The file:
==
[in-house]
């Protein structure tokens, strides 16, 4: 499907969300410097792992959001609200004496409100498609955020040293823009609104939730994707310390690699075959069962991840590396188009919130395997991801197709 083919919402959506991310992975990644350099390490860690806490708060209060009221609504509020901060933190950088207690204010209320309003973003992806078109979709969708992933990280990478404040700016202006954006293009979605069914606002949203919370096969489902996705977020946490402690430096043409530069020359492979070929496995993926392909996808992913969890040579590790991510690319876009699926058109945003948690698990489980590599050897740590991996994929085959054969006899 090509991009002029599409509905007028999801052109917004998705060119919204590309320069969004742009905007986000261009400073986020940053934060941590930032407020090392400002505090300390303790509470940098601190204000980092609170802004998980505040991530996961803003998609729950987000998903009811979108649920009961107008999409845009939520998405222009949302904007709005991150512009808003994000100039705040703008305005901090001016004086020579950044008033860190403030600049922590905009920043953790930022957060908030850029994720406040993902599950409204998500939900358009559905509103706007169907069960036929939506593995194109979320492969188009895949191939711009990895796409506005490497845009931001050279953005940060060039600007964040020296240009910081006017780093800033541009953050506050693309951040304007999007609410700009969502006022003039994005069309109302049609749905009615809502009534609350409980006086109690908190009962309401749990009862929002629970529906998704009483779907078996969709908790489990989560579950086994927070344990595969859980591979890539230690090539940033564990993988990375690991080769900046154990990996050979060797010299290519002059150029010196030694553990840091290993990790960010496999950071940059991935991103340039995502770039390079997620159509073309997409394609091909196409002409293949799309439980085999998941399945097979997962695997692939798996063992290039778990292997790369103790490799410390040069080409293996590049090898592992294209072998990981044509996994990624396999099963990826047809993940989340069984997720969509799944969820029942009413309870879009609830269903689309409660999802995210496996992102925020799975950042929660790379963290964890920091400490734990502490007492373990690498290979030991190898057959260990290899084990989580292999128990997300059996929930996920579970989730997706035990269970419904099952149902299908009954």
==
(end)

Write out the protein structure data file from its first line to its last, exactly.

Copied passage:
[in-house]
């Protein structure tokens, strides 16, 4: 499907969300410097792992959001609200004496409100498609955020040293823009609104939730994707310390690699075959069962991840590396188009919130395997991801197709 083919919402959506991310992975990644350099390490860690806490708060209060009221609504509020901060933190950088207690204010209320309003973003992806078109979709969708992933990280990478404040700016202006954006293009979605069914606002949203919370096969489902996705977020946490402690430096043409530069020359492979070929496995993926392909996808992913969890040579590790991510690319876009699926058109945003948690698990489980590599050897740590991996994929085959054969006899 090509991009002029599409509905007028999801052109917004998705060119919204590309320069969004742009905007986000261009400073986020940053934060941590930032407020090392400002505090300390303790509470940098601190204000980092609170802004998980505040991530996961803003998609729950987000998903009811979108649920009961107008999409845009939520998405222009949302904007709005991150512009808003994000100039705040703008305005901090001016004086020579950044008033860190403030600049922590905009920043953790930022957060908030850029994720406040993902599950409204998500939900358009559905509103706007169907069960036929939506593995194109979320492969188009895949191939711009990895796409506005490497845009931001050279953005940060060039600007964040020296240009910081006017780093800033541009953050506050693309951040304007999007609410700009969502006022003039994005069309109302049609749905009615809502009534609350409980006086109690908190009962309401749990009862929002629970529906998704009483779907078996969709908790489990989560579950086994927070344990595969859980591979890539230690090539940033564990993988990375690991080769900046154990990996050979060797010299290519002059150029010196030694553990840091290993990790960010496999950071940059991935991103340039995502770039390079997620159509073309997409394609091909196409002409293949799309439980085999998941399945097979997962695997692939798996063992290039778990292997790369103790490799410390040069080409293996590049090898592992294209072998990981044509996994990624396999099963990826047809993940989340069984997720969509799944969820029942009413309870879009609830269903689309409660999802995210496996992102925020799975950042929660790379963290964890920091400490734990502490007492373990690498290979030991190898057959260990290899084990989580292999128990997300059996929930996920579970989730997706035990269970419904099952149902299908009954």